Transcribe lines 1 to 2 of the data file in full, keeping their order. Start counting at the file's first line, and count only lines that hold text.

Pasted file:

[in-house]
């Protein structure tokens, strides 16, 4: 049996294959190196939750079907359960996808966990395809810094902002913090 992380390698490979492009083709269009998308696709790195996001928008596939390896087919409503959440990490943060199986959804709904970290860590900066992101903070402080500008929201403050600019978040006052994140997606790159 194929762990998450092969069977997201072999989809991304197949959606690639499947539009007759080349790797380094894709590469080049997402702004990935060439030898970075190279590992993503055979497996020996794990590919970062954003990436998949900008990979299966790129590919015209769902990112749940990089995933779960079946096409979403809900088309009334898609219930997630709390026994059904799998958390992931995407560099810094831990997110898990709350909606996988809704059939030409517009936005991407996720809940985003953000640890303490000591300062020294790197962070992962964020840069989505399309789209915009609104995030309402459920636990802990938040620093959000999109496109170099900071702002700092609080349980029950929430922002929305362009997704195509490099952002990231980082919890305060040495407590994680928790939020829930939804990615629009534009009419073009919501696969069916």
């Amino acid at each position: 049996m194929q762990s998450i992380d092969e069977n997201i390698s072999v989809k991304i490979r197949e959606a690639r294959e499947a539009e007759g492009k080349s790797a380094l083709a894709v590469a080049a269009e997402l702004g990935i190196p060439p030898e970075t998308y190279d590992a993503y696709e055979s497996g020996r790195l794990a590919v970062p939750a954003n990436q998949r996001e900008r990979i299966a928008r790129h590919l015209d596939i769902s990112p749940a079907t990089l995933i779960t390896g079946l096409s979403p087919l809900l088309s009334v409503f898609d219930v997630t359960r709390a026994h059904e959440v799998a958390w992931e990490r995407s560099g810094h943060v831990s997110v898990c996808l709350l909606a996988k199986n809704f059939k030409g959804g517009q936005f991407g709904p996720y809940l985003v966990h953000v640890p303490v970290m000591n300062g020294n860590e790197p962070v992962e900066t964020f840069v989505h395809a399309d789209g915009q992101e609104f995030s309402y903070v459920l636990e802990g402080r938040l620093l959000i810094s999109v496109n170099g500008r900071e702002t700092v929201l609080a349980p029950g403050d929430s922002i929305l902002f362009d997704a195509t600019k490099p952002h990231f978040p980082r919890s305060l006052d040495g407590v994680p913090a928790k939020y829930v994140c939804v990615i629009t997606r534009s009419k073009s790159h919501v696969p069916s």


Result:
[in-house]
């Protein structure tokens, strides 16, 4: 049996294959190196939750079907359960996808966990395809810094902002913090 992380390698490979492009083709269009998308696709790195996001928008596939390896087919409503959440990490943060199986959804709904970290860590900066992101903070402080500008929201403050600019978040006052994140997606790159 194929762990998450092969069977997201072999989809991304197949959606690639499947539009007759080349790797380094894709590469080049997402702004990935060439030898970075190279590992993503055979497996020996794990590919970062954003990436998949900008990979299966790129590919015209769902990112749940990089995933779960079946096409979403809900088309009334898609219930997630709390026994059904799998958390992931995407560099810094831990997110898990709350909606996988809704059939030409517009936005991407996720809940985003953000640890303490000591300062020294790197962070992962964020840069989505399309789209915009609104995030309402459920636990802990938040620093959000999109496109170099900071702002700092609080349980029950929430922002929305362009997704195509490099952002990231980082919890305060040495407590994680928790939020829930939804990615629009534009009419073009919501696969069916």